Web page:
With this ruling, the court nullified the convictions of two different men prosecuted in the state of Texas with charges for their roles in a number of gas station robberies in the state in 2014. Maurice Davis and Andrew Glover, the two defendants, were convicted of multiple robbery charges, two counts of brandishing a shotgun during a violent crime, and one count of conspiracy to commit robbery. Davis was sentenced to 41 years originally and Glover was sentenced to 50 years. Both are now likely to have shorter sentences but the decision doesn’t affect other convictions.

The Supreme Court was divided on the issue, including President Trump’s two nominees. Associate Justice Neil Gorsuch joined the majority with the four liberal justices and helped write the decision. The other Trump appointee, Associate Justice Brett Kavanaugh, had a dissent for the court’s conservatives.

The Justice Department said that if the law was struck down then the courts will be inundated with collateral review petitions by some of the most dangerous prisoners in the federal prison system. It can also frustrate efforts to prosecute any future and current violent criminals. Kavanaugh also touched on this argument in his dissent, in which he labeled this ruling “an extraordinary event.” Part of what he said was that the decision of the court makes it harder to prosecute any violent gun crimes. It also means that inmates who have committed these types of crimes will have earlier release dates.

Gorsuch wrote that laws passed by Congress need to give ordinary people notice of the kind of conduct that can land them in prison. He said that a vague law isn’t a law at all. He added that Congress could pass a law that is more specific to address the issue.

Solo Hacker Orchestrates Large Scale Data Breach – Capital One Faces Class Action Lawsuit

Considering Capital One’s ranking as one of the five largest credit card issuers in the U.S., a data breach potentially compromising the information of 106 million customers (roughly 100 million U.S. and 6 million Canadian) is cause for alarm. The fact that it was orchestrated by a solo hacker in Seattle, Paige Thompson, (a former Amazon Web Services employee) is even more disconcerting given the scope of the breach. Thompson could not resist bragging online about her grandiose feat which led to her arrest; she is currently facing fraud charges as well as computer abuse.

Capital One initially revealed the breach’s occurrence on July 19, 2019. The company’s chairman and chief executive, Richard D. Fairbank, issued the following statement: “ I sincerely apologize for the understandable worry this incident must be causing those affected and I am committed to making it right.” The potential cost of this investigation (an estimated amount between $100-$150 million) coupled with the myriad of class action lawsuits will undoubtedly gouge profits from this lucrative company.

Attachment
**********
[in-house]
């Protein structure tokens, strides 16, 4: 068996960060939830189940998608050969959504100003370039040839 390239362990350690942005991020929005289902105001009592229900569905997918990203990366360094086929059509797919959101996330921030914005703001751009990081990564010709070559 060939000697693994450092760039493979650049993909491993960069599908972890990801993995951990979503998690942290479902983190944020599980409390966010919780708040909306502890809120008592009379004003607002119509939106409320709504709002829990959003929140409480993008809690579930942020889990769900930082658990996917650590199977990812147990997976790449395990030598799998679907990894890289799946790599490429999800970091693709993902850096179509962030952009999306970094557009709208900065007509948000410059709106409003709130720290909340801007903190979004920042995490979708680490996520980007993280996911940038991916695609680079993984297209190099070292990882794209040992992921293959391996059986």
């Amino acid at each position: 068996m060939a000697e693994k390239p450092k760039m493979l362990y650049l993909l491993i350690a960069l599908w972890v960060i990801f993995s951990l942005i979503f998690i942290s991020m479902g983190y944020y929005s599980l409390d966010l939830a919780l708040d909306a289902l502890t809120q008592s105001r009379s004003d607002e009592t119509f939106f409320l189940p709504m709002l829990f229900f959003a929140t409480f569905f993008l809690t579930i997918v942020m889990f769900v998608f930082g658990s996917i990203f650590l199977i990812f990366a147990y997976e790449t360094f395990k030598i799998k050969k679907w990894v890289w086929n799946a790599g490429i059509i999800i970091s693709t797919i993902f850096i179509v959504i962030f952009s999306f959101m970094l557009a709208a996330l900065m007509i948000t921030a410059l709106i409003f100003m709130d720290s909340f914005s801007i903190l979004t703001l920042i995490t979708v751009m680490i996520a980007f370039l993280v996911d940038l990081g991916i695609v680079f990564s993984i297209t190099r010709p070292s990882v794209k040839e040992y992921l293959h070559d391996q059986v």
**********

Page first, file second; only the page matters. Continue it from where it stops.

In fact, a Capital One customer named Kevin Zosiak of Stamford, CT, filed a class action lawsuit in Washington D.C. almost immediately after the announcement of the data breach. According to Bloomberg LP, Zosiak’s exasperation with Capital One stems from its negligence to protect its customers despite “ample warnings and risks to its systems” through multiple breaches in the past.

The exorbitant cost of this data breach may seem outrageous because the information had allegedly not been distributed yet; however, the damage that may be inflicted on Capital One customers is that it leaves them vulnerable to criminals applying for credit using their personal data. In addition to having access to full names, phone numbers, self-reported income and other sensitive information, criminals could feasibly have access to 140,000 social security numbers and 80,000 bank account numbers. This form of identity theft would wreak havoc on customers, harming their credit and causing, at the very least, a major inconvenience in their daily lives.

Whatever the outcome of the class action lawsuit may be, hopefully the sheer effort involved in rectifying such a crime will make these large companies consider prioritizing the privacy and security of their customers in the future.

Five Ways You Can Prepare For A Personal Injury Lawsuit

Seeking monetary compensation resulting from a personal injury is often the case. If you are involved in an accident that wasn’t your fault, you are seeking out accountability on the person who caused you harm. Personal injuries can become costly very quickly, so you’ll want to prepare for your case so you’ll be awarded settlement you’re entitled to have. Here are five ways you can get ready for your lawsuit.

Ask Questions To Your Legal Team

Knowledge is power when it comes to your legal proceedings. To begin, make sure you understand the necessary paperwork that needs to be filed to make the process go smoothly. If the defendant offers a settlement, you’ll need to know how you’re going to handle it. Keeping active during the whole process will give you the confidence that you’re on the way for a successful outcome.

Come Prepared With Evidence

If you are making a strong claim against another person, you’ll need to be prepared with as much evidence as possible. For example, if you were involved in a car accident, you’ll need the other driver’s license details and insurance identification. Gather a copy of the police report and your medical reports from the injuries you suffered. The more information you have, the better prepared you’ll be.

Communicate With Your Attorney

It’s essential to have a clear line of communication with your attorney, so small details aren’t forgotten. If you get injured and you’ve needed to take an extended leave of absence from work, this is something your attorney needs to know. Similarly, it’s always good to make sure all your concerns, questions, and challenges get answered. A personal injury claim can be stressful, but having an attorney you’re comfortable with can make all the difference.

Be Smart With Your Actions

You are claiming that you are hurt, so it’s probably not the best idea to post images online of you engaging in activities that would question your injury. Also, your injury doesn’t have to be disclosed to anyone who might have the ability to compromise your case. Become diligent about removing anything that could dismiss your claim.

Know Your Minimum Settlement